ned Productions – C

by . Last updated . This page has been accessed 32 times since the 2nd April 2019.

Thursday 13th September 2018: 6.17pm. Link shared: https://www.meetup.com/cppdug/events/254149655/ I'll be speaking at the C++ users group Dublin this coming Monday 17th September. Entire evening will be just me, 90 minutes, no other speakers. I just finished the slides for the talk just there, it shouldn't be too boring for folk hopefully. And it's the only talk I'll give in all of 2018, usually I speak twice a year at conferences, but this year has been unusually quiet for me.
Wednesday 7th June 2017: 8.24am. Link shared: http://boost.2283326.n4.nabble.com/review-Outcome-Review-Report-tt4695267.html My proposed Boost.Outcome library's review report: http://boost.2283326.n4.nabble.com/review-Outcome-Review-Report-tt4695267.html. It was rejected after one of the lengthiest reviews in many years. Lots of good feedback on how it ought to look. #boostcpp #c++ #boost-outcome
Saturday 3rd June 2017: 9.45pm. The peer review of my proposed Boost.Outcome library ended yesterday after being extended to two weeks to allow more discussion. Some 732 emails were sent on the topic, one of the most vigorous debates on boost-dev in many years, and a very highly productive one I think despite that we did not find consensus.#boostcpp #c++ #boost-outcome
Monday 13th March 2017: 6.11pm. Link shared: https://www.reddit.com/r/cpp/comments/5z5r5i/boostoutcome_is_finished_boost_review_manager/?ref=share&ref_source=link One of those big ol personally momentus days today. In the wee small hours last night shivering in Clara's bedroom as I'd stayed there working on the laptop after putting her to bed and it got cold, I finally delivered my Outcome library to Boost peer review. That library has taken me two years of my free time to write, and a never ending long tail of incredibly boring minute detail over the past four months or so to actually deliver the thing.
Thursday 26th May 2016: 8.20am. Link shared: http://melpon.org/wandbox/permlink/4rJCUypvBbGGFTqx I'm not a natural C++ metaprogrammer, so it took me two mornings before work to come up with this of which I am quite proud:```#include <stdio.h>#include <string>template <class... Args> struct Foo {};template <class T, class... Args> struct Foo<T, Args...> { T v; Foo<Args...> rest;};template <class T> struct Foo<T> { T v; };namespace detail {template <size_t N, class T, class... Args> struct getFoo { constexpr auto operator()(const Foo<T, Args.
Friday 15th April 2016: 10.47pm. Employment is on pause from now until I present proposed Boost.AFIO v2 for the first time at the ACCU conference next week. I'm up in Bristol 2 room, Thursday at 11am! The distributed mutual exclusion file system algorithm I'm presenting is completed, the slides have proved to be a bit of a bear though, can't get the structure to where I'm happy with it.#boostafio #boostcpp #c++ #accu
Saturday 9th April 2016: 7.33am. Link shared: http://accu.org/index.php/conferences/accu_conference_2016/accu2016_sessions#Distributed_Mutual_Exclusion_using_Proposed_Boost.AFIO_(asynchronous_filesystem_and_file_io) The ACCU conference is only ten days away! Proposed Boost.AFIO v2, which I'll be presenting for the first time at ACCU, has the functionality I'm presenting written as of yesterday but it most definitely is not working - as the final part I added all required itself to work, I spent two weeks writing code, only checking to see if it compiles, not if it works until now so I have a raft of debugging to do this weekend.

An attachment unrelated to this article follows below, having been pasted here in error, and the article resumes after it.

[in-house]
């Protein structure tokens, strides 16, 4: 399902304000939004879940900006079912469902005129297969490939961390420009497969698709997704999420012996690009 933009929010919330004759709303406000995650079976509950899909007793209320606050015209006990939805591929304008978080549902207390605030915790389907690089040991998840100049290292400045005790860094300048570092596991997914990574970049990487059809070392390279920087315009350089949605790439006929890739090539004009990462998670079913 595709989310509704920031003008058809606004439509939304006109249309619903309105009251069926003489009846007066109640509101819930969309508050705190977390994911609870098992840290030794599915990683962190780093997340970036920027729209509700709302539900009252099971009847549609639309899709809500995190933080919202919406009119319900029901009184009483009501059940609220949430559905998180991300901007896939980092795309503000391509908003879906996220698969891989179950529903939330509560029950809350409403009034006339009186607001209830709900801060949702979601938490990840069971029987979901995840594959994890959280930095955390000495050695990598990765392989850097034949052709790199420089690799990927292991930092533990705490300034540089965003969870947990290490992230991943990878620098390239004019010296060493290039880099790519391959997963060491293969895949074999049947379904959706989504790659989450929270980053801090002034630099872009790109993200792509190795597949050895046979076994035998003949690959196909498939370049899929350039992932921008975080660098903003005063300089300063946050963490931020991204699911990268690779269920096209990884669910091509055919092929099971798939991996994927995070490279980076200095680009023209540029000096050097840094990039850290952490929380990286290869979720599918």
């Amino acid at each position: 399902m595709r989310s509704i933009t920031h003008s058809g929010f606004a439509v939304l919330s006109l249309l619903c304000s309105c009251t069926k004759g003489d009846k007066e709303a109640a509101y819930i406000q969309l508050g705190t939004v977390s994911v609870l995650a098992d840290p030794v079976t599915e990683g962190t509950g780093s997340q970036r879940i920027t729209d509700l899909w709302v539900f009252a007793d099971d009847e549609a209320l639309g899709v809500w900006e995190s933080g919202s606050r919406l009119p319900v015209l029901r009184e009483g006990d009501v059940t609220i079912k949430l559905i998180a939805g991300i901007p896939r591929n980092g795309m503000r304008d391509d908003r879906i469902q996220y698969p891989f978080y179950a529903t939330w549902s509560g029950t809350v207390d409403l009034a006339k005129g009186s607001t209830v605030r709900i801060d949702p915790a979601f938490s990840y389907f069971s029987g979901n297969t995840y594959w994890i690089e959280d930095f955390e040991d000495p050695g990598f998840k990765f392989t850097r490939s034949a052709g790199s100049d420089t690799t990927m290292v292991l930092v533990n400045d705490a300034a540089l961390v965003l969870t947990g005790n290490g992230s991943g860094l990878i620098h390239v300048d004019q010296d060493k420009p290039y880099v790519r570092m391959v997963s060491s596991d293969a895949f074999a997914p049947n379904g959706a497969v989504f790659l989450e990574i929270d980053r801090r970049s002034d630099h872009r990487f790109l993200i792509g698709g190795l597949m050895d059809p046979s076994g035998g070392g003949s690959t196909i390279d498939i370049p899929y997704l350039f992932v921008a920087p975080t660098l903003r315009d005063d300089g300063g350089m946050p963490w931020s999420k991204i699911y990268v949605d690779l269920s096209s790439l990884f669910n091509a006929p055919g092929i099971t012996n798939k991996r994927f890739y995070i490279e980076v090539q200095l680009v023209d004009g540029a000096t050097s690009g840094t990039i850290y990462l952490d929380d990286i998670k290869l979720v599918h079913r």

Monday 8th February 2016: 12.30am. Link shared: https://github.com/BoostGSoC13/boost.afio/tree/master/fs_probe I reached a major milestone in the post peer review Boost.AFIO v2 rewrite today which has consumed most of my free time since November: it now has working Windows and POSIX AIO async file i/o backends with file open, close, clone, scatter-gather read/writes and truncate implemented, so a long, long way still from AFIO v1's comprehensive facilities but still an achievement. The POSIX AIO backend is 100% pure, and so therefore has awful performance because POSIX AIO has a terrible design, but it does work on FreeBSD and Linux without surprises and the storage profile probing yielded many interesting answers to long standing questions about concurrent file i/o atomicity which are now answering the many questions about this on Stackoverflow.
Wednesday 14th October 2015: 10.52am. CppCon videos are up, and here is mine on Racing the File System which is a beginner's level workshop on race free filing system techniques leading up to proposed Boost.AFIO, an asynchronous file and race free filesystem library for C++. As much as it's "beginner's level", it's more really "from first principles", so it gets into more interesting stuff by the end including the transactional key-value store I'd like to be standardised into the C++ runtime based on AFIO.
Wednesday 8th July 2015: 12.42pm. As lightweight C++ futures have matured it became painfully obvious that a ground up refactor of its design was required. The code base until very recently employed lots of "safe" undefined behaviour to save me writing code to deal with future to shared_future conversion etc, and of course making use of undefined behaviour always produces faster code, so specifically speaking what I was doing was to use reinterpret_cast to have the compiler not concern itself with whether the future the promise was talking to was really a future or a shared_future state.

Contact the webmaster: Niall Douglas @ webmaster2<at symbol>nedprod.com (Last updated: 2018-09-13 18:17:34 +0000 UTC)